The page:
The Unknown Story
BY: T. Franklin Murphy |May 2018
The Glorious Knowledge of the Unknown
Knowing the reasons that an event occurs allows us better predict (and prepare) for the future. Knowledge gives security. We often bi-step the knowledge, assume a cause and enjoy a false security.
There is a story behind everything—the picture on a wall, a scar on a knee, or an uncomfortable feeling. Sometimes the story is simple; other times complex—the picture from that fantastic weekend getaway, the scar from a childhood game; the emotion from complex unknown experiences. We march through life just catching glimpses of the truth. Most experiences are laden with unknowns hidden too deep for us to discover. We can’t avoid this reality. We must still act and move towards our goals.
Our minds are magicians, just as the brain fills in holes from the natural blind spots in eye sight, creating an unimpaired visual representation of the world, our mind also creates a coherent story from the broken pieces of perceived reality. We believe we know the reasons for Susie being mean, and for our boss’s smile; but often these contrived meanings miss the mark, ignorant to many of the facts motivating the action. We look at the design on the cover of the novel and ignorantly tell the story we believe to be on the interior pages.
Knowing the reasons behind an action has a great utility for managing life. When we know the reasons, we can act with more confidence. When we know the cause, we can affect the outcome. The unknown story has great value to create security. Unfortunately, life holds secrets. People, tragedy and even good fortune often spring forth from complexity. We can identify bits of the causes, singling out associations, but the exact equation leading to the moment remains unknown. Instead of walking in faith, with curiosity of what will befall us, we seek security through self-created stories of meaning.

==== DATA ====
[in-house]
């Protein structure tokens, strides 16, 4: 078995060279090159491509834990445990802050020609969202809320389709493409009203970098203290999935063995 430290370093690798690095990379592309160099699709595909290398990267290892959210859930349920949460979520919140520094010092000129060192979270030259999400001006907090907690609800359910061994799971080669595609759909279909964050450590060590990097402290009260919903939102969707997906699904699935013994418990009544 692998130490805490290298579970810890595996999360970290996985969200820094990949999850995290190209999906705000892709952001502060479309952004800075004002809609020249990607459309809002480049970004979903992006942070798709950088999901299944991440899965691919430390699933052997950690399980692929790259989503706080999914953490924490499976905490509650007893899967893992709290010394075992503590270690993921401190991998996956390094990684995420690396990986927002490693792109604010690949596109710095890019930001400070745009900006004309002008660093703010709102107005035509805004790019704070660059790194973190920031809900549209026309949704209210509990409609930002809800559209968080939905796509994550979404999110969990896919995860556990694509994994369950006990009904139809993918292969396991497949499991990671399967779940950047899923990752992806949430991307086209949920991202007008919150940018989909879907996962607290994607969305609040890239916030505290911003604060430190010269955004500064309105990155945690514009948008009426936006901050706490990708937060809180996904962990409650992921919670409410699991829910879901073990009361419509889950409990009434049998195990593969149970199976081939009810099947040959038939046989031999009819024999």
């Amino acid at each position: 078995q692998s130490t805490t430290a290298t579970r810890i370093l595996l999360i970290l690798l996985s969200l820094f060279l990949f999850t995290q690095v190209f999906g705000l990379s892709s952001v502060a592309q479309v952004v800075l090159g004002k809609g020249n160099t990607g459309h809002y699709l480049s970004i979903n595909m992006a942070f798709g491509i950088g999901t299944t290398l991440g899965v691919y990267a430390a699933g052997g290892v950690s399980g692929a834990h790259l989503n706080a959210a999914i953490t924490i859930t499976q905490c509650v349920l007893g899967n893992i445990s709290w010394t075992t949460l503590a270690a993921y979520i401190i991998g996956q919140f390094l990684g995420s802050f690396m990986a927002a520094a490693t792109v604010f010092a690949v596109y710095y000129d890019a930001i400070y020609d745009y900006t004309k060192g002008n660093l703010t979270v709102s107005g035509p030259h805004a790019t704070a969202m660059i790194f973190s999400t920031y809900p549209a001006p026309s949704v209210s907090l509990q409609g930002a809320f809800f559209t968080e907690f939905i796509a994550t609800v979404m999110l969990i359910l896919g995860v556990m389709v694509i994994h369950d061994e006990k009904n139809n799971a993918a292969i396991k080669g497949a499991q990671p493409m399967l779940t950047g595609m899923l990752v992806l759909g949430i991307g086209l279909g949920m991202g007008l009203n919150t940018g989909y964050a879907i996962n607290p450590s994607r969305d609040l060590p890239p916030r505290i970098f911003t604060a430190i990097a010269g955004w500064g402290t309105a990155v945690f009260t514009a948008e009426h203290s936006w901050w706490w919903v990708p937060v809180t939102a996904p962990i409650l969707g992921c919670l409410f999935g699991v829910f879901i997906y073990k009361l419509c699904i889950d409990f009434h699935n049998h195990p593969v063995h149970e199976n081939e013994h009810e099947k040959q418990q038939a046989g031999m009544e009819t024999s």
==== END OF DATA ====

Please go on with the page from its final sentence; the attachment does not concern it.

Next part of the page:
Humans have engaged in story telling since the beginning of consciousness. Organizing causes to explain the unknowns. Traditions, superstitions, cultural biases, and religions explain the unexplainable. We do it on a grand scale with millions of people and on a very personal scale labeling a partner for their failures. While assigning meaning typically occurs behind the closed screens of consciousness, we can expose errors, and redirect our thoughts to more functional explanations that include elements of the unknown.
"Unfortunately, life holds secrets. People, tragedy and even good fortune often spring forth from complexity. We can identify bits of the causes, singling out associations, but the exact equation leading to the moment remains unknown."
Healthy unbiased living requires confronting these automatic judgments, considering the presence of many unknown stories behind the observed behavior. This is discomforting, leaving us without a clear explanation for a slight or insult. As we mature, we understand that the untold story often includes suffering. Kindness is often the best response.
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